The Legend Makers
by Catherine Lanigan
(Mira, $5.99, PG) ISBN 1-55166-517-4
It took me a while, but I finally figured out what The Legend Makers really is. Itís a scenario for a new Indiana Jones film! Well, not exactly, especially since the Jones-like figure doesnít actually get the girl. But since the real hero of the book is 48 years old and the heroine is 28, I can actually picture Harrison Ford and some sweet young thing in the title roles.

I think youíll understand what I mean when I describe some of the events in the book. By the time itís over the heroine (mostly) or the hero have endured a wild ride down uncharted Amazonian rapids; a piranha attack; assaults by native fanatics who use blow guns, deadly vipers, and set fire to the camp; a puma attack; and other perils too numerous to mention. And like the Indiana Jones movies, what starts out as a search for Amazonian oil ends up as a quest for El Dorado and the secrets of the lost continent of Atlantis which will, if deciphered, uncover the mysteries of human history. Wow!

Obviously, doing a synopsis of this book is not an easy task, but letís at least meet the main characters. The heroine is M.J. Callahan, a geologist who is at the top of her field when it comes to using the new 3-D computer technology to search for oil. She leaves her safe desk job to take a position as field geologist for the Texan Oil Company which is searching for oil in the Ecuadorian Oriente, on the eastern side of the Andes in the uncharted upper reaches of the Amazon basin. Hired via the Internet, she does not bother to tell her new employer that she is a woman.

She meets another member of the team in the Houston airport. Michael Hunter is a renowned explorer and geologist. He is also a blonde hunk who takes M.J.ís breath away. Michael is appalled to find that his associate is a woman and predicts that the boss, already in Ecuador, will send her on her way. However, he does not hesitate to make a pass at her.

The boss is Travis Kincaid. Kincaid has a long and not especially glorious career in the oil business. The oil bust in the 1980s and a wife who took him to the cleaners when the money stopped rolling in left him down but not out. This Oriente deal is his last chance. But Kincaid wants to find the oil not just for the money he will make but also for the benefits that will ensue to poor Ecuador.

Travis would like nothing more than to send M.J. home, but he doesnít have time to find and hire a new geologist. So the three, with their guides and their boatmen, head into the Amazon and into all the troubles described above.

M.J. has always dreamed of adventure, of leaving behind her unhappy and unsatisfactory life. She has also dreamed of finding her perfect knight in shining armor. For a while, she wonders if Michael might not be the man of her dreams. But Michael turns out to be a pretty selfish and self absorbed fellow. Travis, on the other hand, proves to be a tower of strength, saving her life at least twice. And there is that almost mystical connection between the two.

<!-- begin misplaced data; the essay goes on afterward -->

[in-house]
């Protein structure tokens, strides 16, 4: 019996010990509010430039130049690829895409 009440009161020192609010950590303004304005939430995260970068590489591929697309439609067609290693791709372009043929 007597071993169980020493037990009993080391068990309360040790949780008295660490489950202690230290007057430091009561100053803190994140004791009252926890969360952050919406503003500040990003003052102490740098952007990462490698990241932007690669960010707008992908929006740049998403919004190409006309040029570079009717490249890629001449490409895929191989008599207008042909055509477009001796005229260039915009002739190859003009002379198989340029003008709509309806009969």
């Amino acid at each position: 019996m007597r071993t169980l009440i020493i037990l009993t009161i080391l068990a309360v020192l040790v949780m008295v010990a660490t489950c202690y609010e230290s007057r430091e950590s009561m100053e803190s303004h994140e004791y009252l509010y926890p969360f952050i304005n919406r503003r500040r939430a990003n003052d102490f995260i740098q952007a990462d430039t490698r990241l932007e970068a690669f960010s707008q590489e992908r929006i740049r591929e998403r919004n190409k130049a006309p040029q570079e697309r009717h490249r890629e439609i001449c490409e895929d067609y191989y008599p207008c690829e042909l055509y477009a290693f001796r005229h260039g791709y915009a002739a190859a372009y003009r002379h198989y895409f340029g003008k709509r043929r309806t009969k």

Woven into the story of the three contemporary American explorers is the legend of three others who, in the 1930s, disappeared into the Oriente, never to be heard of again. When an old American herbalist appears to cure M.J. of her assorted health problems resulting from her run-ins with piranhas and fires, it turns out that history is repeating itself.

When The Legend Makers dealt with the search for oil, I found myself engrossed in the story. I was really rooting for them to succeed and was actually caught up in the scientific aspects of petroleum exploration in such a remote and hostile land. I really wanted them to find that oil.

But when the story veered off into the ďreincarnationĒ scenario and into the quest for El Dorado, with all the Atlantis mumbo-jumbo, I found myself saying, huh? And I never did find out for sure if the oil they found was exploitable or if Travis and his company succeeded. Let me say that the ending left me hanging.

As for the romance, well, it seemed to be secondary to the adventure and not very satisfying. M.J. is first attracted to Michael, but then is attracted to Travis (whom she rather annoyingly always refers to as ďsir). Michael discovers too late that just maybe M.J. is the woman for him, and realizes that his self-centeredness has led to his losing her. Travis tries not to admit how he feels about M.J. but they seem to be soul mates. May I say that the single love scene is remarkably improbable. Here we have M.J. suffering from second-degree burns and Travis hurting from the after effects of a puma attack, and they are fleeing from crazed tribesman through the impenetrable jungle, and their passions simply get the better of them? I donít think so.

But then I found the love scenes in the Indiana Jones movies pretty improbable as well.

One of Laniganís books was the basis for the hit movie Romancing the Stone . I have this strange feeling that The Legend Makers might be an attempt to create a story that would transfer onto the big screen. To tell you the truth, it just might. But as a romance novel, it leaves a lot to be desired.

--Jean Mason

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